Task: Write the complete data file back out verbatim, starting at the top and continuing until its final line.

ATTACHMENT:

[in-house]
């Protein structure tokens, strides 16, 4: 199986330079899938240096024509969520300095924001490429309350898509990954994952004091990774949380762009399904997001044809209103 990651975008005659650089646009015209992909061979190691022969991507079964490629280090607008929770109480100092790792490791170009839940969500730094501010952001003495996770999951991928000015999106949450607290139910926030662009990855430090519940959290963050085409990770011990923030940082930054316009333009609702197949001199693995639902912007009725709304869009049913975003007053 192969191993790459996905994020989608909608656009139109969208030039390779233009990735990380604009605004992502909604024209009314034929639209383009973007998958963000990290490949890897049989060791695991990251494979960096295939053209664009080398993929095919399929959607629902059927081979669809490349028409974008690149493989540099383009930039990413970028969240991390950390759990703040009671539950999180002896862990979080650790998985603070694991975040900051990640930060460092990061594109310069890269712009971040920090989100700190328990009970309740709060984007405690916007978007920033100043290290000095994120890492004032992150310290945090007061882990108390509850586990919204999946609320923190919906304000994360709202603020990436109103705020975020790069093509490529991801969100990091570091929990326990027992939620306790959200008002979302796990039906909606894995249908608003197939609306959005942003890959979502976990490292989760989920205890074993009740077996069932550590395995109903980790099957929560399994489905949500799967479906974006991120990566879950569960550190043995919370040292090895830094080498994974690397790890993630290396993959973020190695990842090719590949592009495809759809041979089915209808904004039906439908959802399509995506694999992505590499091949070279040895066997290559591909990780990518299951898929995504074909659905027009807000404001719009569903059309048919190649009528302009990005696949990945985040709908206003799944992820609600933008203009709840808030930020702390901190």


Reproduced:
[in-house]
């Protein structure tokens, strides 16, 4: 199986330079899938240096024509969520300095924001490429309350898509990954994952004091990774949380762009399904997001044809209103 990651975008005659650089646009015209992909061979190691022969991507079964490629280090607008929770109480100092790792490791170009839940969500730094501010952001003495996770999951991928000015999106949450607290139910926030662009990855430090519940959290963050085409990770011990923030940082930054316009333009609702197949001199693995639902912007009725709304869009049913975003007053 192969191993790459996905994020989608909608656009139109969208030039390779233009990735990380604009605004992502909604024209009314034929639209383009973007998958963000990290490949890897049989060791695991990251494979960096295939053209664009080398993929095919399929959607629902059927081979669809490349028409974008690149493989540099383009930039990413970028969240991390950390759990703040009671539950999180002896862990979080650790998985603070694991975040900051990640930060460092990061594109310069890269712009971040920090989100700190328990009970309740709060984007405690916007978007920033100043290290000095994120890492004032992150310290945090007061882990108390509850586990919204999946609320923190919906304000994360709202603020990436109103705020975020790069093509490529991801969100990091570091929990326990027992939620306790959200008002979302796990039906909606894995249908608003197939609306959005942003890959979502976990490292989760989920205890074993009740077996069932550590395995109903980790099957929560399994489905949500799967479906974006991120990566879950569960550190043995919370040292090895830094080498994974690397790890993630290396993959973020190695990842090719590949592009495809759809041979089915209808904004039906439908959802399509995506694999992505590499091949070279040895066997290559591909990780990518299951898929995504074909659905027009807000404001719009569903059309048919190649009528302009990005696949990945985040709908206003799944992820609600933008203009709840808030930020702390901190």